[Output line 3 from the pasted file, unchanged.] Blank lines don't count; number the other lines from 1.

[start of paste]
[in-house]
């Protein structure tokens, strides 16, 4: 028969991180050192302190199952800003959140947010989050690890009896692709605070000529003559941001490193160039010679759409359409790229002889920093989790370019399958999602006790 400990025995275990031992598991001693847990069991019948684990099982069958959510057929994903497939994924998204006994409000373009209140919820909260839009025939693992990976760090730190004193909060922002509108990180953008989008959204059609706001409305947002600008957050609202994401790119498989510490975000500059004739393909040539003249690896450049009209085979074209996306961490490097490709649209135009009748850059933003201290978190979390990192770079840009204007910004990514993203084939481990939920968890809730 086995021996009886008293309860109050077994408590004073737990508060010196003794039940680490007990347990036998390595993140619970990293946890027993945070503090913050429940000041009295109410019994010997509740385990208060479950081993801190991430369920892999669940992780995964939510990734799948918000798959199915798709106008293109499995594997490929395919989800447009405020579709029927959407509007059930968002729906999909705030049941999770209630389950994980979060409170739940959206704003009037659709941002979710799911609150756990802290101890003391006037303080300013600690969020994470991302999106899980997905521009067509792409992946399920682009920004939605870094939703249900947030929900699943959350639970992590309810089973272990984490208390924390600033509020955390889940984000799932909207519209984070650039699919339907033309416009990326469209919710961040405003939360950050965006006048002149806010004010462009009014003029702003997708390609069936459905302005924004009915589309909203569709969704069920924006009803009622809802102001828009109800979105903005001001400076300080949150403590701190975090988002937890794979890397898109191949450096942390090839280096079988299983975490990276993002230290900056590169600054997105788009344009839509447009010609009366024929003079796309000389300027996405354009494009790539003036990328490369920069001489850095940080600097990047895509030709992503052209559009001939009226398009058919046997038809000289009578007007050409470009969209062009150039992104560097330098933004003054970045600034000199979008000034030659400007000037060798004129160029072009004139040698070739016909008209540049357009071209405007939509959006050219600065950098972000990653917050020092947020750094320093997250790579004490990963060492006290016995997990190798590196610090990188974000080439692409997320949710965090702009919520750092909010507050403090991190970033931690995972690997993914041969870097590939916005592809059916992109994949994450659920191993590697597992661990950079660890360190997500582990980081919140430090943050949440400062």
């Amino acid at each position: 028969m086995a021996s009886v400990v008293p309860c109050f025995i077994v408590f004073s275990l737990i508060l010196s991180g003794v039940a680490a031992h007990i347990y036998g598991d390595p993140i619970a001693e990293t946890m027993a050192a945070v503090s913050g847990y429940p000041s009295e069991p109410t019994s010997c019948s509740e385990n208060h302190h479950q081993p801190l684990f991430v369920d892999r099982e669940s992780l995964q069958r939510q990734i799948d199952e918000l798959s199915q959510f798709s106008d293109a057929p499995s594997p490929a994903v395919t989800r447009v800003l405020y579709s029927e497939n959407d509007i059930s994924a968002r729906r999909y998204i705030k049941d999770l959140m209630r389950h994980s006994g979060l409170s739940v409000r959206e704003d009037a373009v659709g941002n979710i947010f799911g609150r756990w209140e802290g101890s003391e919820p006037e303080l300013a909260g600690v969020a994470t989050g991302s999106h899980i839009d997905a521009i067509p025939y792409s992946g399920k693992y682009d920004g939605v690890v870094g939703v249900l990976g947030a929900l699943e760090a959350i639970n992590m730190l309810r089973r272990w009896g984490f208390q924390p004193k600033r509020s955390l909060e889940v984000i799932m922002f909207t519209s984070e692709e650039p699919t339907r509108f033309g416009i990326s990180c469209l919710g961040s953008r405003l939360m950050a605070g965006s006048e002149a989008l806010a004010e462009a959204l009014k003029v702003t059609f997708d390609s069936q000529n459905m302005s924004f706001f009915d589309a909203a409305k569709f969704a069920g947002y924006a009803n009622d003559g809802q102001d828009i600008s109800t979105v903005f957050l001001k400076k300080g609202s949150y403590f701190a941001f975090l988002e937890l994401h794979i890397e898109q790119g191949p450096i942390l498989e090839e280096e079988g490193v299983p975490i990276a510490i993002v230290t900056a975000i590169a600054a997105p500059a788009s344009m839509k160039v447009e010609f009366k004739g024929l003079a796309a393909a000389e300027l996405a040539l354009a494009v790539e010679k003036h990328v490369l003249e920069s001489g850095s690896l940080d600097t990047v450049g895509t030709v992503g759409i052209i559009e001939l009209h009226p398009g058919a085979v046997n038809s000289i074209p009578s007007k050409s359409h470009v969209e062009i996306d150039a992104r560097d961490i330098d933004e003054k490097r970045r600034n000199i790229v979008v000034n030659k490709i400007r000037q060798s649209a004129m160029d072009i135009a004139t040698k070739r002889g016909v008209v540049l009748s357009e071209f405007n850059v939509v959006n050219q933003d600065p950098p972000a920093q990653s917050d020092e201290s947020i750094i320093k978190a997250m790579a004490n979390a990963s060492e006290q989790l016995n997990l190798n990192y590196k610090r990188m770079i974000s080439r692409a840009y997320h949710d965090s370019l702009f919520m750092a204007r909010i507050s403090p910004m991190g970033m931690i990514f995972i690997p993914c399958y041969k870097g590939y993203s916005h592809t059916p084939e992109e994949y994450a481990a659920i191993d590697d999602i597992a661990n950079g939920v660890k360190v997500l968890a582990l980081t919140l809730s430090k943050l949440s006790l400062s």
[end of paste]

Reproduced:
């Amino acid at each position: 028969m086995a021996s009886v400990v008293p309860c109050f025995i077994v408590f004073s275990l737990i508060l010196s991180g003794v039940a680490a031992h007990i347990y036998g598991d390595p993140i619970a001693e990293t946890m027993a050192a945070v503090s913050g847990y429940p000041s009295e069991p109410t019994s010997c019948s509740e385990n208060h302190h479950q081993p801190l684990f991430v369920d892999r099982e669940s992780l995964q069958r939510q990734i799948d199952e918000l798959s199915q959510f798709s106008d293109a057929p499995s594997p490929a994903v395919t989800r447009v800003l405020y579709s029927e497939n959407d509007i059930s994924a968002r729906r999909y998204i705030k049941d999770l959140m209630r389950h994980s006994g979060l409170s739940v409000r959206e704003d009037a373009v659709g941002n979710i947010f799911g609150r756990w209140e802290g101890s003391e919820p006037e303080l300013a909260g600690v969020a994470t989050g991302s999106h899980i839009d997905a521009i067509p025939y792409s992946g399920k693992y682009d920004g939605v690890v870094g939703v249900l990976g947030a929900l699943e760090a959350i639970n992590m730190l309810r089973r272990w009896g984490f208390q924390p004193k600033r509020s955390l909060e889940v984000i799932m922002f909207t519209s984070e692709e650039p699919t339907r509108f033309g416009i990326s990180c469209l919710g961040s953008r405003l939360m950050a605070g965006s006048e002149a989008l806010a004010e462009a959204l009014k003029v702003t059609f997708d390609s069936q000529n459905m302005s924004f706001f009915d589309a909203a409305k569709f969704a069920g947002y924006a009803n009622d003559g809802q102001d828009i600008s109800t979105v903005f957050l001001k400076k300080g609202s949150y403590f701190a941001f975090l988002e937890l994401h794979i890397e898109q790119g191949p450096i942390l498989e090839e280096e079988g490193v299983p975490i990276a510490i993002v230290t900056a975000i590169a600054a997105p500059a788009s344009m839509k160039v447009e010609f009366k004739g024929l003079a796309a393909a000389e300027l996405a040539l354009a494009v790539e010679k003036h990328v490369l003249e920069s001489g850095s690896l940080d600097t990047v450049g895509t030709v992503g759409i052209i559009e001939l009209h009226p398009g058919a085979v046997n038809s000289i074209p009578s007007k050409s359409h470009v969209e062009i996306d150039a992104r560097d961490i330098d933004e003054k490097r970045r600034n000199i790229v979008v000034n030659k490709i400007r000037q060798s649209a004129m160029d072009i135009a004139t040698k070739r002889g016909v008209v540049l009748s357009e071209f405007n850059v939509v959006n050219q933003d600065p950098p972000a920093q990653s917050d020092e201290s947020i750094i320093k978190a997250m790579a004490n979390a990963s060492e006290q989790l016995n997990l190798n990192y590196k610090r990188m770079i974000s080439r692409a840009y997320h949710d965090s370019l702009f919520m750092a204007r909010i507050s403090p910004m991190g970033m931690i990514f995972i690997p993914c399958y041969k870097g590939y993203s916005h592809t059916p084939e992109e994949y994450a481990a659920i191993d590697d999602i597992a661990n950079g939920v660890k360190v997500l968890a582990l980081t919140l809730s430090k943050l949440s006790l400062s």